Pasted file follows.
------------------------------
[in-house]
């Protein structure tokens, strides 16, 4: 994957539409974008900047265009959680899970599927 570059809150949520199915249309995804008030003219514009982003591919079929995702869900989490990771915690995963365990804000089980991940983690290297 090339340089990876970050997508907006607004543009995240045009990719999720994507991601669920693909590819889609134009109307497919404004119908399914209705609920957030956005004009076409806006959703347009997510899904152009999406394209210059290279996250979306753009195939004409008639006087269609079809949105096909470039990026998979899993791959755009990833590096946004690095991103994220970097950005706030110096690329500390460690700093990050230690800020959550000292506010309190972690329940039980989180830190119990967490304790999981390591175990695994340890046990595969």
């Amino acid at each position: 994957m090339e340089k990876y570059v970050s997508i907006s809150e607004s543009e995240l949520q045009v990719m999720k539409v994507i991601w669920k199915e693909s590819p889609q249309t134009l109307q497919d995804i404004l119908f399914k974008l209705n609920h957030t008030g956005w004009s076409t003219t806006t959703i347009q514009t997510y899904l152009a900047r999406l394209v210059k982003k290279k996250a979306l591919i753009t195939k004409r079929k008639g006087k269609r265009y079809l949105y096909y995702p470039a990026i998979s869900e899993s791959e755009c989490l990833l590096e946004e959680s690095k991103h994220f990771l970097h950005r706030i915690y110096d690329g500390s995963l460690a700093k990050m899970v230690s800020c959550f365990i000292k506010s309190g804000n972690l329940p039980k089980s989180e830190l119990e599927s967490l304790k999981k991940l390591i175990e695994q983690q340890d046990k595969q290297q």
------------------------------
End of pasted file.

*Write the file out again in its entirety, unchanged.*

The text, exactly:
[in-house]
């Protein structure tokens, strides 16, 4: 994957539409974008900047265009959680899970599927 570059809150949520199915249309995804008030003219514009982003591919079929995702869900989490990771915690995963365990804000089980991940983690290297 090339340089990876970050997508907006607004543009995240045009990719999720994507991601669920693909590819889609134009109307497919404004119908399914209705609920957030956005004009076409806006959703347009997510899904152009999406394209210059290279996250979306753009195939004409008639006087269609079809949105096909470039990026998979899993791959755009990833590096946004690095991103994220970097950005706030110096690329500390460690700093990050230690800020959550000292506010309190972690329940039980989180830190119990967490304790999981390591175990695994340890046990595969």
């Amino acid at each position: 994957m090339e340089k990876y570059v970050s997508i907006s809150e607004s543009e995240l949520q045009v990719m999720k539409v994507i991601w669920k199915e693909s590819p889609q249309t134009l109307q497919d995804i404004l119908f399914k974008l209705n609920h957030t008030g956005w004009s076409t003219t806006t959703i347009q514009t997510y899904l152009a900047r999406l394209v210059k982003k290279k996250a979306l591919i753009t195939k004409r079929k008639g006087k269609r265009y079809l949105y096909y995702p470039a990026i998979s869900e899993s791959e755009c989490l990833l590096e946004e959680s690095k991103h994220f990771l970097h950005r706030i915690y110096d690329g500390s995963l460690a700093k990050m899970v230690s800020c959550f365990i000292k506010s309190g804000n972690l329940p039980k089980s989180e830190l119990e599927s967490l304790k999981k991940l390591i175990e695994q983690q340890d046990k595969q290297q």